SiLC Technologies announced initial performance results for its integrated FMCW LiDAR test chip. SiLC’s low-energy consumption design, rooted in SiLC’s strong silicon photonics heritage, leverages a coherent detection approach, similar to what is currently utilized in today’s telecom systems. SiLC’s initial data demonstrates a 112m detection range with just 4.7mW of optical peak power. This is very promising, given that traditional pulsed LiDAR systems operate at peak laser power levels in the hundreds, and even thousands, of Watts. SiLC’s early stage performance test results were previewed earlier in the month at Photonics West, the global conference for biomedical, optics, photonics, and laser industries in San Francisco.
Demonstrating the importance of eye-safe LiDAR, this year’s CES served as a testing ground of another sort, as concerns around a camera and eye-safe LiDAR emerged after a photographer’s camera was reported to be damaged from a pulsed LiDAR. Though pulsed LiDAR is the most widely used in the industry, it’s maximum range is dictated by its peak laser power, resulting in bright flashes of laser light that have been shown to be more detrimental to sensors than the newer FMCW techniques. FMCW solutions transmit at more than three orders of magnitude less peak laser power than current pulsed LiDAR solutions while providing improved range, instantaneous velocity, and multi-user interference-free operation. At peak power levels of around 100mW, SiLC’s LiDAR solutions will not be capable of damaging eyes, sensors or cameras.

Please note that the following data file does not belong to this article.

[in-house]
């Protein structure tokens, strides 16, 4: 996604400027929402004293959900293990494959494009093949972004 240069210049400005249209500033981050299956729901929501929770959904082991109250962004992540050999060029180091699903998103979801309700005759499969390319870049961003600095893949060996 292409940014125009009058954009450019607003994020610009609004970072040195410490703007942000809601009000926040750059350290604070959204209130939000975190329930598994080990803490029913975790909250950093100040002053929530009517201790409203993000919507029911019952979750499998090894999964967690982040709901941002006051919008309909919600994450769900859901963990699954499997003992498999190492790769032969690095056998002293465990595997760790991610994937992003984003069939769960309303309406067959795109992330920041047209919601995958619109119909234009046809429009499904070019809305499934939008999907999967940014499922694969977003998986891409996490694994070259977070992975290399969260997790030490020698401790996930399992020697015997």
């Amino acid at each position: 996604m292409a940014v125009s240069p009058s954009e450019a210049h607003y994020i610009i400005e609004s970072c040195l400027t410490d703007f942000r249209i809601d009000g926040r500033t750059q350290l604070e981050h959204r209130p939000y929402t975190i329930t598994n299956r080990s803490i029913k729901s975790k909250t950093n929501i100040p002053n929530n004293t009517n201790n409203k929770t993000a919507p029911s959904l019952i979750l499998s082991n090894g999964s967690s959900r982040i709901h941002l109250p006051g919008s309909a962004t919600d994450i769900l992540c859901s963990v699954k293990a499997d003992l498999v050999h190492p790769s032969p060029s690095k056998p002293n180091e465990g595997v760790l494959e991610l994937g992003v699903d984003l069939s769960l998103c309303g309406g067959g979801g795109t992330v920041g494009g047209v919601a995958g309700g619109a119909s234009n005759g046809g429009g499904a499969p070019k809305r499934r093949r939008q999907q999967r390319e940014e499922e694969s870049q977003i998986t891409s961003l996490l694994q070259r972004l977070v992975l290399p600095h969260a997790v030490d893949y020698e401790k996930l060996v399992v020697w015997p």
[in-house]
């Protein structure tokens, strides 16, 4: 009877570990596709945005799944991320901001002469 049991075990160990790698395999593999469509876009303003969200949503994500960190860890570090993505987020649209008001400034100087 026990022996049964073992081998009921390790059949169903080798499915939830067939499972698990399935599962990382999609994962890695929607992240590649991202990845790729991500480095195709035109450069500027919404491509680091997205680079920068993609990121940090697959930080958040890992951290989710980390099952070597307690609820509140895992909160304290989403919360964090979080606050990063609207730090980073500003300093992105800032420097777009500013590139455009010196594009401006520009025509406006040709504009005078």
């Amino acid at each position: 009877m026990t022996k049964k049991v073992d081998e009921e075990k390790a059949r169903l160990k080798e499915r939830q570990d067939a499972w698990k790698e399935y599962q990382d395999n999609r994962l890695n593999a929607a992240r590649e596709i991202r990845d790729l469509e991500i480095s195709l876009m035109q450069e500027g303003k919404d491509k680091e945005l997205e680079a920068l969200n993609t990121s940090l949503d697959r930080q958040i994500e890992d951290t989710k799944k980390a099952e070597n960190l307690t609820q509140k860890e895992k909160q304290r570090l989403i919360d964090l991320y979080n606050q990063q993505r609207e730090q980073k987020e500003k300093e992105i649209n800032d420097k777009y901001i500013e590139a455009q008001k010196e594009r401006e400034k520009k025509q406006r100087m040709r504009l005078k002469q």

A long-range FMCW LiDAR demands very high-performance levels from the optical components needed. The cost of these components has, in turn, limited commercial deployment of such systems. SiLCs technology platform is able to offer the performance levels required across all key performance specs including very low loss, ultra-low phase noise, polarization independent operation, low back reflection, and high optical power handling. In addition, SiLC’s silicon photonics technology enables integration of all key optical functions into a small and low-cost silicon chip. SiLC utilizes silicon wafer fabrication processing technology, which enables complex electronics chips to be cost effectively mass manufactured for consumer applications to manufacture low cost and high-volume complex optical devices such as LiDARs.